• In early October Mali’s opposition leader Soumaila Cisse and a 75-year-old French woman Sophie Petronin were released from captivity by jihadist groups in northern Mali. In exchange 200 jihadi fighters were set free, beginning a new chapter in the conflict-driven Sahel.
(“We Were Soldiers Once,” Economist, Oct. 17, 2020; “Mali, France Differ on Holding Talks With Armed Groups,” Al Jazeera, Oct. 26, 2020)
• The Supreme Court ruled in 2010, that juvenile life without parole is an unconstitutional sentence for crimes other than homicide. In 2012 in the case, Miller v. Alabama, the Court prohibited juvenile life without parole as a mandatory minimum sentence for any crime — but did not ban it outright. Finally, in 2016 the Montgomery v. Louisiana case made the Miller decision retroactive, ruling that people “must be given the opportunity to show their crime did not reflect irreparable corruption; and, if it did not, their hope for some years of life outside prison walls must be restored.”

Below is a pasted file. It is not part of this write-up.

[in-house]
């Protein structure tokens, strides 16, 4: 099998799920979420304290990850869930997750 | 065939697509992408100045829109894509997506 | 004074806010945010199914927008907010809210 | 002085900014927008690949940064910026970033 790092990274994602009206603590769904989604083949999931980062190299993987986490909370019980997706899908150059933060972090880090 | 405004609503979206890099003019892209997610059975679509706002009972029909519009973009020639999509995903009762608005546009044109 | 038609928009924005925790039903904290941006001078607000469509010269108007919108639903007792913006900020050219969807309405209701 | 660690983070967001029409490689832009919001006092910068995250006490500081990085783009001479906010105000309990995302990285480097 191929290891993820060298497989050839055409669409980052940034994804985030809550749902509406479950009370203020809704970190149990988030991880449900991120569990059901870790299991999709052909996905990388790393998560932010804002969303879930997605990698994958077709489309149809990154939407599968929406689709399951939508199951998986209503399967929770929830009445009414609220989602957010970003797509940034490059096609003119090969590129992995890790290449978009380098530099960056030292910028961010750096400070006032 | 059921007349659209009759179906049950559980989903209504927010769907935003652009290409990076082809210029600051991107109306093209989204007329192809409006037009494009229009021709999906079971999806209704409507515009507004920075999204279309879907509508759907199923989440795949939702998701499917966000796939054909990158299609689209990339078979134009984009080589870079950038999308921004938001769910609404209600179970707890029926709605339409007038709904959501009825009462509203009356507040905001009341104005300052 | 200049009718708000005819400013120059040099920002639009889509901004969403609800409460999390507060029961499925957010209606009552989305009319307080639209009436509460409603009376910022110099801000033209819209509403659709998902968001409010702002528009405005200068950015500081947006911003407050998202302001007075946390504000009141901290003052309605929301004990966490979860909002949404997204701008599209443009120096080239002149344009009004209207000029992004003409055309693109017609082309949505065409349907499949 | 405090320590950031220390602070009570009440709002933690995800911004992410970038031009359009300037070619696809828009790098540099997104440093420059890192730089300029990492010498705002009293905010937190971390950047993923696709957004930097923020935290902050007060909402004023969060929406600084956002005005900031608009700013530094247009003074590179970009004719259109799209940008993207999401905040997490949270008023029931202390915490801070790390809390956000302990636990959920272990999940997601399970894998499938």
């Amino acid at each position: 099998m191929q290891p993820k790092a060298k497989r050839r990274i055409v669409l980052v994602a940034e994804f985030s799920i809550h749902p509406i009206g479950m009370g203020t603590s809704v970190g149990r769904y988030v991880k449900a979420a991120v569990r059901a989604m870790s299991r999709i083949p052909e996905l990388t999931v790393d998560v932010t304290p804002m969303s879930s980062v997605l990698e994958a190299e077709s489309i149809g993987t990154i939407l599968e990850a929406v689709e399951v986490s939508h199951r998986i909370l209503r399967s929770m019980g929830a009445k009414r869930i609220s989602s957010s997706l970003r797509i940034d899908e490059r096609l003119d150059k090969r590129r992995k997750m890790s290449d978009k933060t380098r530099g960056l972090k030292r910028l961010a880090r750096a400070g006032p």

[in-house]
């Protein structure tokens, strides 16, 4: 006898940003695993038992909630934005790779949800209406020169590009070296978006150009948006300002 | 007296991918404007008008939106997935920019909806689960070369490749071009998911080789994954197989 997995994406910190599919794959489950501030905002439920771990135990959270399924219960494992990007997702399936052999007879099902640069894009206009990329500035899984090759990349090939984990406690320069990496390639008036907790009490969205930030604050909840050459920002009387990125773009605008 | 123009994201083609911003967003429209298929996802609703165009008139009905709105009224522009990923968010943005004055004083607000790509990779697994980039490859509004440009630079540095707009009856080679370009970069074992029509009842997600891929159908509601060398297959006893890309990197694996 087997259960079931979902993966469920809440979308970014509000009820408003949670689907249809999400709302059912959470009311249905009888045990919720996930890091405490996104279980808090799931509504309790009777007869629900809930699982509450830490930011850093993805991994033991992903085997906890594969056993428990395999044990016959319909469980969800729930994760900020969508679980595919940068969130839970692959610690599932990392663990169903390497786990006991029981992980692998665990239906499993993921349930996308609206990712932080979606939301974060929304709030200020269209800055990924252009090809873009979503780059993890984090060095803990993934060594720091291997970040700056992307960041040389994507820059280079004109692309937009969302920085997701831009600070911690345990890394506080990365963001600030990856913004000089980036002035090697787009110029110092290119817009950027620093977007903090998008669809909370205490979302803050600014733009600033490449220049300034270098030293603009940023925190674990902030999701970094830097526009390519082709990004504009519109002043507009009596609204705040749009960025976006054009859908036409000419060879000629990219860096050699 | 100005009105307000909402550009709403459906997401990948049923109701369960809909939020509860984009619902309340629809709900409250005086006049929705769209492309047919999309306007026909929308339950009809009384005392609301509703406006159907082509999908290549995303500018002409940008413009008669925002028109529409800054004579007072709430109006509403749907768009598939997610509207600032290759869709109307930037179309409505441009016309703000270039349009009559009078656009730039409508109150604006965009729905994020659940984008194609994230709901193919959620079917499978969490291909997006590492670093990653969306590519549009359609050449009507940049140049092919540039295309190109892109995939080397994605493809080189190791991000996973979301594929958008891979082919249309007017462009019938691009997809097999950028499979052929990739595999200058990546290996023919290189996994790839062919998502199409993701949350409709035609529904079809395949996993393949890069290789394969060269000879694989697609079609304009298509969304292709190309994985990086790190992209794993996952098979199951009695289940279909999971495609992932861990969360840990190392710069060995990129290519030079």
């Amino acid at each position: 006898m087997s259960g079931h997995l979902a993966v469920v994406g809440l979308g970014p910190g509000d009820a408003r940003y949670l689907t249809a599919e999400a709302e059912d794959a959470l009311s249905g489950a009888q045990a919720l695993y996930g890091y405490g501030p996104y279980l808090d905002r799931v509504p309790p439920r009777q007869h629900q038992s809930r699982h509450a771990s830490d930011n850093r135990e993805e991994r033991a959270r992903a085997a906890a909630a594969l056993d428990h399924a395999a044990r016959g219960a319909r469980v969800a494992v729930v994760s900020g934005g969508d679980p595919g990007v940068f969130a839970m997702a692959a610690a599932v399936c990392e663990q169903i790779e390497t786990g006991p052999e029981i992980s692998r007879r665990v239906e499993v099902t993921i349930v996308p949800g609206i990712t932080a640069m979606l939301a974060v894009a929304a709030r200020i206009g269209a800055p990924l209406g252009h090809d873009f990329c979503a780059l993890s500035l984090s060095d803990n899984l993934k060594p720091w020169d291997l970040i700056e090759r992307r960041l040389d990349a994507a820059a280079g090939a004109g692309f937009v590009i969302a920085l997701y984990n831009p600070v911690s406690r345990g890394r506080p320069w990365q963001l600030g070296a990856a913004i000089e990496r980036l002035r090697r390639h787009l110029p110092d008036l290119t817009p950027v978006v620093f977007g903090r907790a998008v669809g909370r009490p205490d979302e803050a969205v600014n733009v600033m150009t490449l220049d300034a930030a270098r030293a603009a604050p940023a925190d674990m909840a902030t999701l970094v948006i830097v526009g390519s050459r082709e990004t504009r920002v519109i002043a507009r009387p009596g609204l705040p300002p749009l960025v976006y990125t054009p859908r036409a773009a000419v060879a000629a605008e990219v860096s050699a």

(“The Supreme Court Said Their Sentencing Was Unconstitutional. But They’re Still Behind Bars,” In These Times, Oct. 21 2020)
• In the early days of Facebook, there were few rules on moderating content, with really no guidelines other than, “If something makes you feel bad in your gut, take it down.” Those days are long over, with the platform now home to reactionary politicians and white supremacists posting racist comments, Russian trolls infiltrating groups and data mining of millions of unsuspecting Facebook users.
(“Why Facebook Can’t Fix Itself,” New Yorker, Oct. 12, 2020)
This week’s News Summary was narrated by Anna Manzo.